Pollak: House Democrats Violated the First, Fourth, Fifth, and Sixth Amendments in Impeachment Inquiry

Steve Cohen (Drew Angerer / Pool / AFP / Getty)
Drew Angerer / Pool / AFP / Getty

House Democrats violated the Bill of Rights in pursuing their impeachment inquiry against President Donald Trump. Republicans have pointed out that Democrats’ articles of impeachment, especially the second article charging “obstruction of Congress,” punish the president for obeying the Constitution’s checks-and-balances.

Yet Democrats have also violated the basic liberties protected by the Bill of Rights, in the following four ways:

First Amendment: House Intelligence Committee Chairman Adam Schiff (D-CA), which led the impeachment inquiry, released a 300-page report in which he printed phone logs purportedly belonging to Ranking Member Devin Nunes (R-CA), presidential lawyer Rudy Giuliani, and journalist John Solomon. Schiff has never made clear what authority granted him the power to snoop on a journalist (among others) — a violation of freedom of the press.

Fourth Amendment: Schiff’s snooping on phone logs violated the protection against “unreasonable searches and seizures.” As the Wall Street Journal‘s Kim Strassel has noted, “Federal law bars phone carriers from handing over records without an individual’s agreement.” There are exceptions for legitimate law enforcement investigations, but there is no exception for lawmakers, and Schiff’s inquiry had no law enforcement purpose; no crime was alleged.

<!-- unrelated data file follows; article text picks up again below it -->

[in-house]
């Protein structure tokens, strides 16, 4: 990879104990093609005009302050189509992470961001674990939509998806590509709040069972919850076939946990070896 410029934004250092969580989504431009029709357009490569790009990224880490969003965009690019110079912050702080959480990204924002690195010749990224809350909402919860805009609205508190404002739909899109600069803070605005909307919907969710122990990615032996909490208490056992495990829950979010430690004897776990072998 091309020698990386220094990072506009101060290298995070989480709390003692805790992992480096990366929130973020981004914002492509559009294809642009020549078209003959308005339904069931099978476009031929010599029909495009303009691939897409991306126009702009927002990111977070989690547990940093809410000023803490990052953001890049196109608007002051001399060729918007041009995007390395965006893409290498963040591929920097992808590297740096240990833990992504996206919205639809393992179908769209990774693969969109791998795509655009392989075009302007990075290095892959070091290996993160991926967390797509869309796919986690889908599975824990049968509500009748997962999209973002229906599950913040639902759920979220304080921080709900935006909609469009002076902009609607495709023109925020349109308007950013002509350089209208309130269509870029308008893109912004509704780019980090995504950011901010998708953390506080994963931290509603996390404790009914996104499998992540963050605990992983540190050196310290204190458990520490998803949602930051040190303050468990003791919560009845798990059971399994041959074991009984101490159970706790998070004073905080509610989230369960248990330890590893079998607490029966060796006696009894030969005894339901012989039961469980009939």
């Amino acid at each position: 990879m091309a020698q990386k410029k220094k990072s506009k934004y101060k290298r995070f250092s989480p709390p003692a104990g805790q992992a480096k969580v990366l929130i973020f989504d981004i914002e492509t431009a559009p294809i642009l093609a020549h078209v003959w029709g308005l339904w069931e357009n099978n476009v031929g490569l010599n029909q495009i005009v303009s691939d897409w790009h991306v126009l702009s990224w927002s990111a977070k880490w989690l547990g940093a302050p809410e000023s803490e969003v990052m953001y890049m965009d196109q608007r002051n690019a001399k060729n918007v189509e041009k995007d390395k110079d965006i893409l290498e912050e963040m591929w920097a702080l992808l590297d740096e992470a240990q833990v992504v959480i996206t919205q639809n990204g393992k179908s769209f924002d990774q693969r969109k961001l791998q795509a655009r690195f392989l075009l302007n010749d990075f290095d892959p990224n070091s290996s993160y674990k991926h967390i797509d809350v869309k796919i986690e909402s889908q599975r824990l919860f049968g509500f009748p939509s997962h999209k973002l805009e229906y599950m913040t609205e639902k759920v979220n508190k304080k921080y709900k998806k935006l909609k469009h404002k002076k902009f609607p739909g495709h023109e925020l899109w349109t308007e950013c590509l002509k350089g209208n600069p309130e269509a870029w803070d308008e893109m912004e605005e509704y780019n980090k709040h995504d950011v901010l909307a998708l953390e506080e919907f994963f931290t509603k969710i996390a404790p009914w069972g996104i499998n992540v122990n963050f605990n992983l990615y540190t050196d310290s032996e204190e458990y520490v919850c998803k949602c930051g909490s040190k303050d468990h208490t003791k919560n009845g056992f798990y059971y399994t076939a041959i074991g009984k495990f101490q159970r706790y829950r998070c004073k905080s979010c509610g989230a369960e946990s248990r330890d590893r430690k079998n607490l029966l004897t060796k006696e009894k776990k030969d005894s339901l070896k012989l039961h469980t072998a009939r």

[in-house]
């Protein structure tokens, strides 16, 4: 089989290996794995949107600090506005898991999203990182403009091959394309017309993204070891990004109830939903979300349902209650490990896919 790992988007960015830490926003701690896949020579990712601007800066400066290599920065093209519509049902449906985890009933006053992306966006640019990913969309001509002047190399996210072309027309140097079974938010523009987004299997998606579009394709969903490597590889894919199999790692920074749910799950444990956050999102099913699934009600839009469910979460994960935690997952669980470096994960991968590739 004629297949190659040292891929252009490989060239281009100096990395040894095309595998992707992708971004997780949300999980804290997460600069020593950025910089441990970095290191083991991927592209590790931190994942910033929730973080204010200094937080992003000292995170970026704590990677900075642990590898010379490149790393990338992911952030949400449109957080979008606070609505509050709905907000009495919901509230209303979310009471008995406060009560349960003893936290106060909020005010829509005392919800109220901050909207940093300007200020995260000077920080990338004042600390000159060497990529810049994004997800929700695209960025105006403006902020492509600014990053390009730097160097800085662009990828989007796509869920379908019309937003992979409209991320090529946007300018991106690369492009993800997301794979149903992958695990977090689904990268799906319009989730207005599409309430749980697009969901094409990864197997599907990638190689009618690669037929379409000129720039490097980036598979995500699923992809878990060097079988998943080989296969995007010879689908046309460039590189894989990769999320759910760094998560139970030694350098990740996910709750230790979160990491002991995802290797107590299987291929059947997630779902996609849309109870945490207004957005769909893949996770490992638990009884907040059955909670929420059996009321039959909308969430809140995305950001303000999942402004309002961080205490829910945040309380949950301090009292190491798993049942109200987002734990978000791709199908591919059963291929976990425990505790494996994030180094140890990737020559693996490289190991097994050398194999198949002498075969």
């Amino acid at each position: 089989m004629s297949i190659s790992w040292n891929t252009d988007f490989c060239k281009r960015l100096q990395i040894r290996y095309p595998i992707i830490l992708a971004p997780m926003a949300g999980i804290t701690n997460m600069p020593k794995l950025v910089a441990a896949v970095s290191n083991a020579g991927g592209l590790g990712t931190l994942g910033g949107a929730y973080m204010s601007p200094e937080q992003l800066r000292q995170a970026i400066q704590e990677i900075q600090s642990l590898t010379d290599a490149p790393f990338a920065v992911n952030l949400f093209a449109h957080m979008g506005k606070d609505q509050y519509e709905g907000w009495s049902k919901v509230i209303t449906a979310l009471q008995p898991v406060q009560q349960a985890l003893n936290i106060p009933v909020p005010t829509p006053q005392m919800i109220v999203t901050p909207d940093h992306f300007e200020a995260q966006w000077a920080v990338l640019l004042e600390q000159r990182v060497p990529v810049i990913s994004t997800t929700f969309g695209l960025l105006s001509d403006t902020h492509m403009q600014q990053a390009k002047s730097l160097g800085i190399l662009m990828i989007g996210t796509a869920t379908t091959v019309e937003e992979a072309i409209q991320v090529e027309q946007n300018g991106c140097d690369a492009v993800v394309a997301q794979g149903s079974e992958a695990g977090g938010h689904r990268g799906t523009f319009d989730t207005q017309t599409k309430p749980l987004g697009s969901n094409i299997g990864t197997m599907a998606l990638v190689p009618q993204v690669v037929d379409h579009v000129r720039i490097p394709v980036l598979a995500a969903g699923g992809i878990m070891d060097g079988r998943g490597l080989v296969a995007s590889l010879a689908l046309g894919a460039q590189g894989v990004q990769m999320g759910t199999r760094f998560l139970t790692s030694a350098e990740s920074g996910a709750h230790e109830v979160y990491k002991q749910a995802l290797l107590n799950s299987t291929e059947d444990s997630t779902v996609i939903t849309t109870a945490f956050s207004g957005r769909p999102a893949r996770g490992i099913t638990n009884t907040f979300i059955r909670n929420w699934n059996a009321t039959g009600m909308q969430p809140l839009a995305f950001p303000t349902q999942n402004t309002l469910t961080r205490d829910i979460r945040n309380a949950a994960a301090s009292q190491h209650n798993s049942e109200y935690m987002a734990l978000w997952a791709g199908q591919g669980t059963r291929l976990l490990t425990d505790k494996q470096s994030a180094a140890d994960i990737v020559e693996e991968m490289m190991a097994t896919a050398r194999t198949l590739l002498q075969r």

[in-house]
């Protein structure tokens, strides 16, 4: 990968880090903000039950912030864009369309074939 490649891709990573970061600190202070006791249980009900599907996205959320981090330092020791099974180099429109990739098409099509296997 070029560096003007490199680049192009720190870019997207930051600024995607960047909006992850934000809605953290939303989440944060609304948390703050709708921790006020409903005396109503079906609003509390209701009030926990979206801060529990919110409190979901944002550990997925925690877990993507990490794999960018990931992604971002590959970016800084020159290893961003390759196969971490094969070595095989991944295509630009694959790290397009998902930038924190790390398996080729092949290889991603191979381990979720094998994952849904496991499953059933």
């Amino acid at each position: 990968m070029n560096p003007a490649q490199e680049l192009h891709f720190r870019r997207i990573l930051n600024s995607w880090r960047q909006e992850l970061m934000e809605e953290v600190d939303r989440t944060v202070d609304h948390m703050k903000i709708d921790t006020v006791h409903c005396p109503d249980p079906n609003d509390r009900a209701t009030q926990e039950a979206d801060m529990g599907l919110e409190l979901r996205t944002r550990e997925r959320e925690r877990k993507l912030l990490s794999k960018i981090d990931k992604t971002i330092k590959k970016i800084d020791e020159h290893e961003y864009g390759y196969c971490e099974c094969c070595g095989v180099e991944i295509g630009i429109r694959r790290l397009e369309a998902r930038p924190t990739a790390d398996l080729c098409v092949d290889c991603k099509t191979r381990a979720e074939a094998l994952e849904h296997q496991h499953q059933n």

Fifth Amendment: President Trump was denied the due process rights guaranteed to his predecessors in prior impeachment inquiries. Unlike Presidents Richard Nixon and Bill Clinton, for example, he was denied legal representation in the fact-finding stage of the inquiry. He was also told at the outset that any effort to invoke constitutional rights or privileges would itself be considered further evidence of an impeachable offense.

Sixth Amendment: Democrats violated the president’s right to counsel when they snooped on Giuliani’s phone records, even making a public record of his conversations with the White House, potentially violating attorney-client privilege. Moreover, by refusing to allow the so-called “whistleblower” to testify — and silencing questions about the “whistleblower” — Democrats denied Trump the right to confront his accuser before being impeached.

Democrats have argued that at least some of these rights only apply in a criminal trial, not an impeachment inquiry — and that if they were to apply to impeachment, it would only be in the trial phase, in the Senate, not in the House.

But impeachment — as Democrats have themselves argued — is itself a sanction that is meant, in their view, to deter misconduct. It is a penalty in and of itself, and the president is therefore entitled to all constitutional protections.

Joel B. Pollak is Senior Editor-at-Large at Breitbart News. He earned an A.B. in Social Studies and Environmental Science and Public Policy from Harvard College, and a J.D. from Harvard Law School. He is a winner of the 2018 Robert Novak Journalism Alumni Fellowship. He is also the co-author of How Trump Won: The Inside Story of a Revolution, which is available from Regnery. Follow him on Twitter at @joelpollak.


Please let us know if you're having issues with commenting.